“I would rather you beg for forgiveness than ask for permission”-Chef Erik Wicklund

So, I thought I would re-do the look of my blog. I wanted to make it easier to read and a little more professional. What do you think?

Today was a pretty slow paced, easygoing day. As I awaited Dan making my prep list for the morning, I moseyed my way around the spice rack to see what we had. I came across a few very interesting products that I have never seen before:

I absolutely love the smell of lavender, but I have never seen it being used in food before! According to What’s Cooking America, “The key to cooking with lavender is to experiment; start out with a small amount of flowers, and add more as you go. NOTE: Adding too much lavender to your recipe can be like eating perfume and will make your dish bitter. Because of the strong flavor of lavender, the secret is that a little goes a long way.” The leaves add color to salads and can also be substituted for rosemary in breads!

Grains of Paradise. Usually the spices have recommendations on how to use them, but all it said was “ingredients: grains of paradise.” Great. They are basically tiny peppercorns that also have a coriander and cardamom flavor to them. It sounds, to me, like a lot of African foods would be involved with this spice.

Beet Powder. I have had my eye on this container since day 1 of my internship and I refused to go another day without knowing what it is used for! On the back of the container it read, “Beet powder is traditionally used in the making of colorful and flavorful homemade pastas. The coloring and nutritional factors of Beet Powder makes it a natural choice for many applications.” So cool! I have to see this being used.

Fun ingredient hunting time was over for me. Dan handed me the list of tasks I had to do and asked what I wanted to start with and this was my thought process:

  1. This warm Nordstrom coffee in my hand is delicious.
  2. This warm delicious Nordstrom coffee is not going to last long.
  3. I should do the least pleasing task first so I can take sips of my delicious Nordstom coffee throughout the task to make it more pleasing.
  4. I’ll clean the mushrooms.

I went into the walk-in to grab the mushrooms……..

That third box was like a stab in the heart. I certainly had my morning set for me.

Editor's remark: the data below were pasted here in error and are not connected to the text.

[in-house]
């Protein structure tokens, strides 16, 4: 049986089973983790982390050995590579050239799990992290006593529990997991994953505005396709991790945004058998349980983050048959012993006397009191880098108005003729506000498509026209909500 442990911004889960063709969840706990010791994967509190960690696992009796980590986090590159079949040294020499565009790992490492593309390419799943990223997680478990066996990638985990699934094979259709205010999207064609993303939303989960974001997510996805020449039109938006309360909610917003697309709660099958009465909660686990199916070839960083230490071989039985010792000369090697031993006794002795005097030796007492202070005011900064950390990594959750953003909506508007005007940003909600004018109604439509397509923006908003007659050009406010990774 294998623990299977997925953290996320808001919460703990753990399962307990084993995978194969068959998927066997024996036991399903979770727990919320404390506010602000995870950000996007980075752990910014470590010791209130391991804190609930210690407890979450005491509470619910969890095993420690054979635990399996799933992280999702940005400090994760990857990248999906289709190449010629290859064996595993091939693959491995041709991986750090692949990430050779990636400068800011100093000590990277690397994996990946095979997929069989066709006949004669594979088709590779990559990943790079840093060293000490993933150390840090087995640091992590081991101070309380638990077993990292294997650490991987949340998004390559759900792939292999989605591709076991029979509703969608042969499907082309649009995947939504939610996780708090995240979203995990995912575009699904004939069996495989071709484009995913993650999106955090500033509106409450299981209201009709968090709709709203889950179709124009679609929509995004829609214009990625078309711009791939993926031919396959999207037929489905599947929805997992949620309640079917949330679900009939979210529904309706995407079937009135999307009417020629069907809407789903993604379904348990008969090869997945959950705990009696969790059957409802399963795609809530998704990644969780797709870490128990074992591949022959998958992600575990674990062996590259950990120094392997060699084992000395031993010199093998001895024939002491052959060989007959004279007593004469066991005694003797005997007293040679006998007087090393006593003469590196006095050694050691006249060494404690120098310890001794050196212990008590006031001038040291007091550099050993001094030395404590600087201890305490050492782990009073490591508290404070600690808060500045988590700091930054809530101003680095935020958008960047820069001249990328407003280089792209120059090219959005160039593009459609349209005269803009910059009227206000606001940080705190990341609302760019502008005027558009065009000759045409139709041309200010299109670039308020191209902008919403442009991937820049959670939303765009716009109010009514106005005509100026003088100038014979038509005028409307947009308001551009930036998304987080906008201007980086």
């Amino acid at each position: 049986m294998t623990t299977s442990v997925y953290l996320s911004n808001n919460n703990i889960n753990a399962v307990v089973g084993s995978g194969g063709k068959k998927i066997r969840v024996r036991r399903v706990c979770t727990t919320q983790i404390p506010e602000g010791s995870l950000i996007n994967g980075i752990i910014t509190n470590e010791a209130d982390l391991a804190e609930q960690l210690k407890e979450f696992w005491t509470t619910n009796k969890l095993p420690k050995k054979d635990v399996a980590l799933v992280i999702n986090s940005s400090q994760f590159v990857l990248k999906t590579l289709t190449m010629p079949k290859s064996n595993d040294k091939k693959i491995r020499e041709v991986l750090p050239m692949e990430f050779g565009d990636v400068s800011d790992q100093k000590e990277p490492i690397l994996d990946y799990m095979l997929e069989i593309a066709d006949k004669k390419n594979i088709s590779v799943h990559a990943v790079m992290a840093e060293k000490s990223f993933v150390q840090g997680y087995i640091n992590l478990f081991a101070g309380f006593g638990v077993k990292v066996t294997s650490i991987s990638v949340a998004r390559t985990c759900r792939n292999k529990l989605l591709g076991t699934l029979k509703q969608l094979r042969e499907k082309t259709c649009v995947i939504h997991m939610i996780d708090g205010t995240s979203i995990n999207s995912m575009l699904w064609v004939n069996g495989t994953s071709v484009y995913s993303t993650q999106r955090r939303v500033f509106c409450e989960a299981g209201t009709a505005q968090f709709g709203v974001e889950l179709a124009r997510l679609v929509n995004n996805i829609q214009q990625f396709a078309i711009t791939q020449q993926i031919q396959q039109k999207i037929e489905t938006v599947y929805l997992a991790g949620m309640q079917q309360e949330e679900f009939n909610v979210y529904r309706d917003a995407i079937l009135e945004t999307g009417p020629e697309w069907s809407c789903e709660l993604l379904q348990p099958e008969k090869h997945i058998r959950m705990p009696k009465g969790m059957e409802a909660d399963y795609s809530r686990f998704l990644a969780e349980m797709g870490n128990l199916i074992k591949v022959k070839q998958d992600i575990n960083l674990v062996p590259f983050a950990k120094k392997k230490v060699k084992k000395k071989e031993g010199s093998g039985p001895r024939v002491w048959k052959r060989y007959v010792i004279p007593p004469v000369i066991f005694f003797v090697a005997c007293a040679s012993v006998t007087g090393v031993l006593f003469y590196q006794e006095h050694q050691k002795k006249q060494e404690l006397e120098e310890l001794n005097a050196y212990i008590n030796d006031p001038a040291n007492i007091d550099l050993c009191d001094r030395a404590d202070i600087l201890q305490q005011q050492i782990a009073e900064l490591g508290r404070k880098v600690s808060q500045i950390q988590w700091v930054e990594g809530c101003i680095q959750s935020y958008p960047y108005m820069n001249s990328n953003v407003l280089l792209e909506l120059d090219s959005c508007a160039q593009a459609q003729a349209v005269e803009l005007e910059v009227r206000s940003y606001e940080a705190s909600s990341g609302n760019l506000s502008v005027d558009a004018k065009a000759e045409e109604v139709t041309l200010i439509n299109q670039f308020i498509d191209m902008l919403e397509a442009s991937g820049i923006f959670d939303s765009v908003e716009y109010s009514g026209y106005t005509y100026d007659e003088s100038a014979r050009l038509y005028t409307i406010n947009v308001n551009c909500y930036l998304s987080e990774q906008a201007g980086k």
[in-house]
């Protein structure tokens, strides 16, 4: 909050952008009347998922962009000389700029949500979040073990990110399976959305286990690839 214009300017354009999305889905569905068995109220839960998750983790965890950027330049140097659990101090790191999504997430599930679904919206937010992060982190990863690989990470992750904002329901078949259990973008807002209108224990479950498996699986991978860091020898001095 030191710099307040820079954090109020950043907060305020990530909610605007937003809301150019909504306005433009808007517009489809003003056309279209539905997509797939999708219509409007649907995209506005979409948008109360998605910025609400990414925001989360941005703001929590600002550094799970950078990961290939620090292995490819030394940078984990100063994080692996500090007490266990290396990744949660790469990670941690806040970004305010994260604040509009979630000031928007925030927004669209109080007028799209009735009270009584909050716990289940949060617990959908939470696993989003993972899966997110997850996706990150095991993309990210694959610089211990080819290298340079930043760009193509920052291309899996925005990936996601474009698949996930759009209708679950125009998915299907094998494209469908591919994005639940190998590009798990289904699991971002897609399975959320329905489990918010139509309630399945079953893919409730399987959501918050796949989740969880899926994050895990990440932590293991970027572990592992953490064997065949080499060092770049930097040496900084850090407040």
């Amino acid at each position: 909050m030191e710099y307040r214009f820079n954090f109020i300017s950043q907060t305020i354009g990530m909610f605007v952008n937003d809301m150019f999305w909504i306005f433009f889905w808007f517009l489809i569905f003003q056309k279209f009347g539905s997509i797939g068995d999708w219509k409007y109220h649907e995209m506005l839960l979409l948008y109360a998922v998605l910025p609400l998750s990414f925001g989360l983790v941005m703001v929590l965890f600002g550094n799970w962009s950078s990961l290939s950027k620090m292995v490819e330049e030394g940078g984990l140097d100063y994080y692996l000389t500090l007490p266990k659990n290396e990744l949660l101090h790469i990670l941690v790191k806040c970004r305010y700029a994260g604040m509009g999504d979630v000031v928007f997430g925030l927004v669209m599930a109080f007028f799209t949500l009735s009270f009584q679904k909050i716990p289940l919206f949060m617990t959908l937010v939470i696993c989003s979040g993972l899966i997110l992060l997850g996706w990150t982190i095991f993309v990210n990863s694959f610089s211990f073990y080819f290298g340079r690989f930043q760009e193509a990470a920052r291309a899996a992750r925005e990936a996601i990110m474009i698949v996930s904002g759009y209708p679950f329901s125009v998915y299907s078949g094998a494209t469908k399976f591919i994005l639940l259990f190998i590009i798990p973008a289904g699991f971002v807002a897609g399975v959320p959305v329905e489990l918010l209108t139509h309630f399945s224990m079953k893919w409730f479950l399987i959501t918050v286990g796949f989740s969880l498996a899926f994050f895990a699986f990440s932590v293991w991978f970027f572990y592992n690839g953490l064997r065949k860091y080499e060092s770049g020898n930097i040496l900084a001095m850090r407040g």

Look what Sammy DIDN’T throw away this time. 🙂 I think I made Dan proud.

A couple hours later, I was finally finished, and it was now time to roast garlic. 72 heads of garlic, to be exact. Napa Valley Grille roasts their garlic in a very appealing way. They take a hotel pan, generously cover the bottom in olive oil, salt, and pepper, cut the tops off the garlic, place the heads face down into the oil, cover in foil, and finally let them roast for about an hour. And GUESS WHAT? All of that remaining oil at the bottom of the pan? That’s right, perfectly delicious, already seasoned, garlic oil. Go ahead, brush it on your baguette. It won’t bite. This, my friends, is an absolute win-win situation.


After. Seriously, just spread this on bread. There is nothing better.

Dan then introduced me to slicing carpaccio. I asked him how they make it because it looks almost completely raw. Which it is! First they take the beef tenderloin and very heavily season it with salt, pepper, onion powder, and garlic powder. Then, they sear it very quickly on VERY high heat and throw it right into the freezer. It is a great product because the customers love it, and it is, obviously, frozen. Which means whenever they need it they can just go into the freezer, grab it, use it, wrap it, put it right back. It looks very cool too! Here is the plate I made:

Kinda looks like flower petals doesn’t it? The completed dish has a beautiful salad towered high in the center. Yay!

It was narrowing down to the end of my shift, when Dan asked me to grill all of those lovely portobellos that I cleaned and “de-gilled”. They were sitting in a container covered in balsamic, olive oil, salt and pepper and it was MY job to grill them! I certainly needed a little more practice on my grill marks, but by the end I think I really had it down.

That was my favorite one :D. Alphonso was teaching it to me as if I were trying to make a V shape. As in, if I layed down the product at an angle like this: / , I would turn it so that it would be at this angle: \. Make sense? Alphonso let me practice on a steak he was SERVING. I was so nervous, but it turned out looking pretty nice!

Overall, a great day! And I even got to the gym and had a great workout! Time to seriously get back into running now that my terrible shin splints are almost all the way healed. Goodnight!



Filed under Napa Valley Grille Internship

5 responses to ““I would rather you beg for forgiveness than ask for permission”-Chef Erik Wicklund

  1. mama b

    me likey the new layout sam

  2. I’m with mama b! I love it!!!!

  3. P.S. In Bora Bora the chef put some lavender on top of a salad with all thinly sliced veggies in a sesame dressing… he sprinkled just a few bits on top and the flavor was amazing. It almost opened up the flavors of all the other ingredients in the salad.

  4. We use beet powder to create beet ravioli tops (where the bottom is spinach, so we have a double sided ravioli). We also use it as garnish. For example, when presenting roasted beats, we thinly slice the beets. Lay them appropriately, and on the side of the beets (not touching the rim), we take a mold or tiny plate and lay it on the beet plate. We then proceed to dust that mold and then remove the mold, leaving a plain white circle with a beet powder shadow to span the beets off.

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